The Night Sky Planisphere
About The Night Sky Planisphere
My favorite device for finding objects in the night sky is the planisphere. I prefer this over a printed star map because it can be so easily adjusted for any time or date.
It's also a great way of determining how the sky changes during the course of the night and throughout the seasons.The Most common planisphere consists of 2 plates, a base plate which rotates and an outer horizon plate.
One of the most popular ones available and the one which I use frequently is The Night Sky Planisphere made by the David Chandler company. As you rotate the baseplate you will notice that where it revolves around the center is Polaris which is located near the North Celestial pole.
The rear side of the planisphere shows the southern sky and the center represents the South Celestial Pole. Around the outside edge are the months, days and the time of day so it is very easy to see what the sky looks like at any given date.
You can determine the date and time when any objects rise by rotating the base plate until the object comes into view in the east and when it sets by rotating the base plate until the object is over the horizon in the west, by just reading the time next to the date.
For daylight saving time you need to subtract one hour. The larger dots on the planisphere represent brighter stars which should be located first. The irregular shaded area seen represents the Milky Way which is visible only on clear dark nights.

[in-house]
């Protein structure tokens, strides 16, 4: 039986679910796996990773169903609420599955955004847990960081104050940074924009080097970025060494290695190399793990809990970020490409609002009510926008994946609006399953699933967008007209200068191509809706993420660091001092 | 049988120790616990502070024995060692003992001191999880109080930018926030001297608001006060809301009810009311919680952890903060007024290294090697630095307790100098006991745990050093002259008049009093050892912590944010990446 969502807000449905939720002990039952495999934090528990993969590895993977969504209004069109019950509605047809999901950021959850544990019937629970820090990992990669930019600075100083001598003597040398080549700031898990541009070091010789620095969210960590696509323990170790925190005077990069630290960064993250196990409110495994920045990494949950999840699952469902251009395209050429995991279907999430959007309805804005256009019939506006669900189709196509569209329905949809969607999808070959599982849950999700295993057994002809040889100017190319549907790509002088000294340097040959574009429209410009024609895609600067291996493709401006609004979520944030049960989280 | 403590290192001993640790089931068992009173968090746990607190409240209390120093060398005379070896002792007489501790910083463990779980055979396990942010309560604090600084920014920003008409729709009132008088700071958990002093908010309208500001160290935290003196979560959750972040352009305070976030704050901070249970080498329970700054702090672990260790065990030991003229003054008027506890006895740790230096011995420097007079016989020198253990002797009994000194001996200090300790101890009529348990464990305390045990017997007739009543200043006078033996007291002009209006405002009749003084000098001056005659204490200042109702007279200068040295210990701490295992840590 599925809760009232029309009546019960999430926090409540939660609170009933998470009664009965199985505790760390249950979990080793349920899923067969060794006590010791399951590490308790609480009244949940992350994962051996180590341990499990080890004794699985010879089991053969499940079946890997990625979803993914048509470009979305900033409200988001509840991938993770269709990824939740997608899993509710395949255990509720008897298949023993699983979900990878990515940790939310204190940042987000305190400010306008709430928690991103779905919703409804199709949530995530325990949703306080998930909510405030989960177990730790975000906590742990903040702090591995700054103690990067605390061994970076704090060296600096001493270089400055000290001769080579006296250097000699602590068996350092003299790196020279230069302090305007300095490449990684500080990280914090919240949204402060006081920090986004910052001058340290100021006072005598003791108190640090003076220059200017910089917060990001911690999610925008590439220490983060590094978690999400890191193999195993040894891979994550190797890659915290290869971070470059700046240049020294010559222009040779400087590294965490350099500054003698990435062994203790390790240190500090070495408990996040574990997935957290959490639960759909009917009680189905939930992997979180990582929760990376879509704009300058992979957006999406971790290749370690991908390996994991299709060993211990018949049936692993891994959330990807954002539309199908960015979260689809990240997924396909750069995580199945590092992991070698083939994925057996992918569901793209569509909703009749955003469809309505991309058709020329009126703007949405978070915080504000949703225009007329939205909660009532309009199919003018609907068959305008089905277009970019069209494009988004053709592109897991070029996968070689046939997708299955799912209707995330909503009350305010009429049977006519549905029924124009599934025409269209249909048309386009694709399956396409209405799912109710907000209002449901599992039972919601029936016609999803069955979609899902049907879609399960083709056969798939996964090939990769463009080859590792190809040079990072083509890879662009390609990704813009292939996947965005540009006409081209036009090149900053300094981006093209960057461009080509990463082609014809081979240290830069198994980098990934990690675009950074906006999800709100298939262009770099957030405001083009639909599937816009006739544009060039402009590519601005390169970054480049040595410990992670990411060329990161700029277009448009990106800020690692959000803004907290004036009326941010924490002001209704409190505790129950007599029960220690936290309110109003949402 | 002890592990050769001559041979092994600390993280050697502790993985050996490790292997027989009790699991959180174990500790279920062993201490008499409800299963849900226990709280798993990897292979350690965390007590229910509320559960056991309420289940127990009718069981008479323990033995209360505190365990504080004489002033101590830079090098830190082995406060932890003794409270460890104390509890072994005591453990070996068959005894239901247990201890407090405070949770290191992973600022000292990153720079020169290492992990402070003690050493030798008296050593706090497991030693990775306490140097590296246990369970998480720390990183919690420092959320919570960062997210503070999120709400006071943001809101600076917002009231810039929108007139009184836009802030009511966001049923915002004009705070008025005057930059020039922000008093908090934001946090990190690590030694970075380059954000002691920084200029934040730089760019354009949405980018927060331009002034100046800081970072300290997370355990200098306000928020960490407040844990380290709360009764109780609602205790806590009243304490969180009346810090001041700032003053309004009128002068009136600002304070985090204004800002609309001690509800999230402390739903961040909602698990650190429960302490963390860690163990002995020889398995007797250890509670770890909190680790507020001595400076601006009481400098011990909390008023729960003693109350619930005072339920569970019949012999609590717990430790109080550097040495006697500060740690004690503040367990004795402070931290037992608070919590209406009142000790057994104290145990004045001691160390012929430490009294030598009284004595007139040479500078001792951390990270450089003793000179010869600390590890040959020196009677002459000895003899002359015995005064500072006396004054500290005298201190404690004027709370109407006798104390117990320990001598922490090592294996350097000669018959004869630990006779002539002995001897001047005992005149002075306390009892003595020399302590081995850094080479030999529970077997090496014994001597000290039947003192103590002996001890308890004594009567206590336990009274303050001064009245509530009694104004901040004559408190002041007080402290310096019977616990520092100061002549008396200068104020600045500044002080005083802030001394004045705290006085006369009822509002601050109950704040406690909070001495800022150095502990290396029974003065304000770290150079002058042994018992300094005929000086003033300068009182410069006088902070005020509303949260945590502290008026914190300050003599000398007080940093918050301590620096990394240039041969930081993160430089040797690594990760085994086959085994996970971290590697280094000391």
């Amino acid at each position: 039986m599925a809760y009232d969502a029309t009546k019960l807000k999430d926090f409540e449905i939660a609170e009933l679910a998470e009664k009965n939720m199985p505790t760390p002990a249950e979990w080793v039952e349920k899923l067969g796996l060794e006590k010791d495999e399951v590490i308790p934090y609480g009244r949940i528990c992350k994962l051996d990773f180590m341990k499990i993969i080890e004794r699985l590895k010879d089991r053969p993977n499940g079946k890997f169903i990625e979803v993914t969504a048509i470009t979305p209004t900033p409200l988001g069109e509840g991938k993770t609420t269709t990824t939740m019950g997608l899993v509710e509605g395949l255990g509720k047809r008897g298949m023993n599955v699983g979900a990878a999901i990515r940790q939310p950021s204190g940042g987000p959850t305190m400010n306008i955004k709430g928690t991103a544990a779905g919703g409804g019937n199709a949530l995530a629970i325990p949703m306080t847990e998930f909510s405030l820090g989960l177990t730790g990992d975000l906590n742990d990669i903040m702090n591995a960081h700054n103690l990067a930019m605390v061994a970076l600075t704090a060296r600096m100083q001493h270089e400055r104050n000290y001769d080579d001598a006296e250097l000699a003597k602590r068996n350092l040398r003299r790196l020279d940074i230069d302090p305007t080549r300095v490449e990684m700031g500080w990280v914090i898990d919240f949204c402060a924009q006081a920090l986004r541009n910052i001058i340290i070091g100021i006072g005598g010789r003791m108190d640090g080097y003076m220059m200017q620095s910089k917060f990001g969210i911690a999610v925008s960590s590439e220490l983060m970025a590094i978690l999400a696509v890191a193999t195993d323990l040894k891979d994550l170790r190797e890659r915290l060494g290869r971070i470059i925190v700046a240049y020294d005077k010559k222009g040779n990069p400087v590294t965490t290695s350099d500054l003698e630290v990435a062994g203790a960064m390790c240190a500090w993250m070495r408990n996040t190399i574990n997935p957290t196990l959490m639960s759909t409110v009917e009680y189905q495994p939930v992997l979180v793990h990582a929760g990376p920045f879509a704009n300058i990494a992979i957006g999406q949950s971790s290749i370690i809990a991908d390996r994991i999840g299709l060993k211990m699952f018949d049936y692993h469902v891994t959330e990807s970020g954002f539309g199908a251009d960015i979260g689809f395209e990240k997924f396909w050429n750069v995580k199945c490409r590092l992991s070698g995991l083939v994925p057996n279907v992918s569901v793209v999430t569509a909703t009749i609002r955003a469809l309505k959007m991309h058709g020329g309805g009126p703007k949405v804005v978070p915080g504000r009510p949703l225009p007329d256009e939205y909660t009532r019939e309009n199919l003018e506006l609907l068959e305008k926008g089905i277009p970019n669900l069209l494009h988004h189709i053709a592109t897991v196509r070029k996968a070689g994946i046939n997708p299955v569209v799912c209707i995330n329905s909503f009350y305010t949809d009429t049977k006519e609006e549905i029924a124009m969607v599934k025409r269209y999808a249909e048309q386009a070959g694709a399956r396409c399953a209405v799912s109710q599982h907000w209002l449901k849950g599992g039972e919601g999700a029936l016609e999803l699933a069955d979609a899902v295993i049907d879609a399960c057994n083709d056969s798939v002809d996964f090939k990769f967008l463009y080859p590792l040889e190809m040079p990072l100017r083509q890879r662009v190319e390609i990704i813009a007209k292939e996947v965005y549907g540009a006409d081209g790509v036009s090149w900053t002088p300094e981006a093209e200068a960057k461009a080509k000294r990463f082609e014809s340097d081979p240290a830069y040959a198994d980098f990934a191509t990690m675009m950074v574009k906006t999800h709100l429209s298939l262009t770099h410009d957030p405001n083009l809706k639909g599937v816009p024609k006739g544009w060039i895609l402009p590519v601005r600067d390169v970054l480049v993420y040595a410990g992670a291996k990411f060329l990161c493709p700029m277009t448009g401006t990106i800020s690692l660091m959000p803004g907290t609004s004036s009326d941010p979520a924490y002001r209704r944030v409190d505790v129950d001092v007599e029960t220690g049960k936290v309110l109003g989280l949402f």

Planets move along the eliptic and look like very bright stars, they are not shown on the planisphere because they move across the sky independently of the stars.
The planisphere comes in incremental versions to accommodate various bandwidths of latitudes from which to use them. For northern latitudes they are most commonly offered in 20/30, 30/40, 40/50 and 50/60 degree versions.
The Night Sky "30-40" matches latitudes from 30 to 40 degrees North, i.e.: - the mid-southern United States. You should select the one that supports your specific latitude.
Return From The Night Sky Planisphere To Planisphere Main Page Telescopes Home Page